Neurodivergent is a buzz word that’s taken off in the past decade. The term applies to a broad spectrum of people who are, for whatever reason, not normal. Those who ‘suffer’ from ADD, ADHD, OCD, dyslexia, dyscalculia, etc. are all on the list.
For those who don’t know or haven’t guessed, I’m on the autistic spectrum and also have mild dyslexia, dyscalculia, and severe ADHD. Most of my life, I knew I was different, but wasn’t exactly sure why. I was always an outsider and struggled to pick up social cues.
***Most of my grade school teachers are still the fodder of nightmares.
I don’t recall my third grade classroom, only what the hall looked like.
Teachers punished me because I did things differently than the other students. I was a whiz at math, could solve highly complex problems in my head, only to fail the test because I transpose numbers. Or, I showed my work, but solved the problem differently than the way the teacher wanted.
It seemed no matter what I did, it was wrong. I talked too much, moved too much, worked too quickly, asked too many questions, and my obsessive need for order caused more than its fair share of problems.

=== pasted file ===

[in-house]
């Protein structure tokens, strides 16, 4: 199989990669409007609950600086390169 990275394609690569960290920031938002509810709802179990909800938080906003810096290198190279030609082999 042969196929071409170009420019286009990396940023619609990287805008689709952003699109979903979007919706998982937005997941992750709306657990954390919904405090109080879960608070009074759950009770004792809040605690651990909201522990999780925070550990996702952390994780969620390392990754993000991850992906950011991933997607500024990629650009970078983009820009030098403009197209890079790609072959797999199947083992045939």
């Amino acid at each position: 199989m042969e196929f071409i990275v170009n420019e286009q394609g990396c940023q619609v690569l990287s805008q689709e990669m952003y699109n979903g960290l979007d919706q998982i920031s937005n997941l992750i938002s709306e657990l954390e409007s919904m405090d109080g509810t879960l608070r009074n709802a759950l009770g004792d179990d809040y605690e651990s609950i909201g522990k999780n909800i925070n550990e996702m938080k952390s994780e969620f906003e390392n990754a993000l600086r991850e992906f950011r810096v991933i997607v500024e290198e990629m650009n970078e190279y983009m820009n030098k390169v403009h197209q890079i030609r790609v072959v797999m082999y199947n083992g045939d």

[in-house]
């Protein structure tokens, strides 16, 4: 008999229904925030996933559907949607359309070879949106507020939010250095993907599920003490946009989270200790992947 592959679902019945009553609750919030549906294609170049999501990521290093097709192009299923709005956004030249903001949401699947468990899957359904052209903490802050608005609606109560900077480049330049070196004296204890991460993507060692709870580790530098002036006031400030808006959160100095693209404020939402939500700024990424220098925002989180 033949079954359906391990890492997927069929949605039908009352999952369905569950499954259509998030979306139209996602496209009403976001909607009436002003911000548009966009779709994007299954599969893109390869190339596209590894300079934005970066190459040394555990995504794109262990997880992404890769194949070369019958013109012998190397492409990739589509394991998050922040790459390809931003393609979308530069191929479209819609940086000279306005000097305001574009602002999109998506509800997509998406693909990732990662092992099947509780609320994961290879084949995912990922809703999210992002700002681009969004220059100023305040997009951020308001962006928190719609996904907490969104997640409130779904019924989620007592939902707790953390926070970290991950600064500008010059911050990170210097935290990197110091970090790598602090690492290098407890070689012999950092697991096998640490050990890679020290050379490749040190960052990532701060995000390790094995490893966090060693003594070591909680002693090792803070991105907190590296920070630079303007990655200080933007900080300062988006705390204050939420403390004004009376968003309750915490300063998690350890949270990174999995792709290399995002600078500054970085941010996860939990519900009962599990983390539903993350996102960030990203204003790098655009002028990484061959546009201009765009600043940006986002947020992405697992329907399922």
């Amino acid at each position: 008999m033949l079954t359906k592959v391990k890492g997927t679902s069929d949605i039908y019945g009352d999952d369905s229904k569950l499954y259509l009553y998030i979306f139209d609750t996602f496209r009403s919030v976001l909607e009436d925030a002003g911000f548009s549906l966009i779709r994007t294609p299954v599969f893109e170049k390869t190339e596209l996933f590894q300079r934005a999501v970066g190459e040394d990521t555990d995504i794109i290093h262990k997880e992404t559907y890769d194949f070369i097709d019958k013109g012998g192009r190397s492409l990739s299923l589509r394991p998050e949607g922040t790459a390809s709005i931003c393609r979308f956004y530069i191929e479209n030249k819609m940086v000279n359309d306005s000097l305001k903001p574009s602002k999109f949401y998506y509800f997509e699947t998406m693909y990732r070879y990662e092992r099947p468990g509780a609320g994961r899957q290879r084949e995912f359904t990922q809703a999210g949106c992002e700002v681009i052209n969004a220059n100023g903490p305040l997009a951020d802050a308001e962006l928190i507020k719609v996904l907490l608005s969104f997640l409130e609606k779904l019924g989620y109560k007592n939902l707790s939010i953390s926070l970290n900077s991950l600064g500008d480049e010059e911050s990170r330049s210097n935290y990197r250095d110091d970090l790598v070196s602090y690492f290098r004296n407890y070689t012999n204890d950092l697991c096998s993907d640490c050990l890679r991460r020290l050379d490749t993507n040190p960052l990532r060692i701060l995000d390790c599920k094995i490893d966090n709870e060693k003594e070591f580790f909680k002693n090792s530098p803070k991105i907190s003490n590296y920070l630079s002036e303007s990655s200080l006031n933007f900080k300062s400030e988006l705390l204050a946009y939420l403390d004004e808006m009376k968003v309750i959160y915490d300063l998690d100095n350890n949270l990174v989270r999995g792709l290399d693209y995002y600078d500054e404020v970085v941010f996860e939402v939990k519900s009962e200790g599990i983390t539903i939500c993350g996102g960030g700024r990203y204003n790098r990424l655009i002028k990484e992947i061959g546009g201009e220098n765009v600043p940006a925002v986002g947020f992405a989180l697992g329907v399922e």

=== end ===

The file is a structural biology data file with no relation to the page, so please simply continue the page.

In Kindergarten, my teacher broke all my Crayons in half and tossed them all together in a bucket.
I have still not gotten over the hurt.
Neurodivergent vs. Neurtotypical
Obviously, to be considered neurodivergent there has to be a counterpart, which includes those considered neurotypical.
Neurotypical describes individuals who display typical intellectual and cognitive development. Since human beings are social animals who band together for survival, a neurotypical is generally adept at navigating complex social situations, picking up on subtle social cues, creating friendships and forming lasting bonds.
They are more aware of what could be socially off-putting. Apparently, talking about serial killers or the Black Death for an hour straight at a cocktail party is not normal.
Unlike neurodivergents, neurotypicals aquire verbal, language, social, and problem solving skills along a fairly standard timeline and meet generalized milestones for development. They can also function well in a regulated environment without becoming distracted or overloaded by stimuli.
And, for the record, there is overlap. Some people can be mixture of both.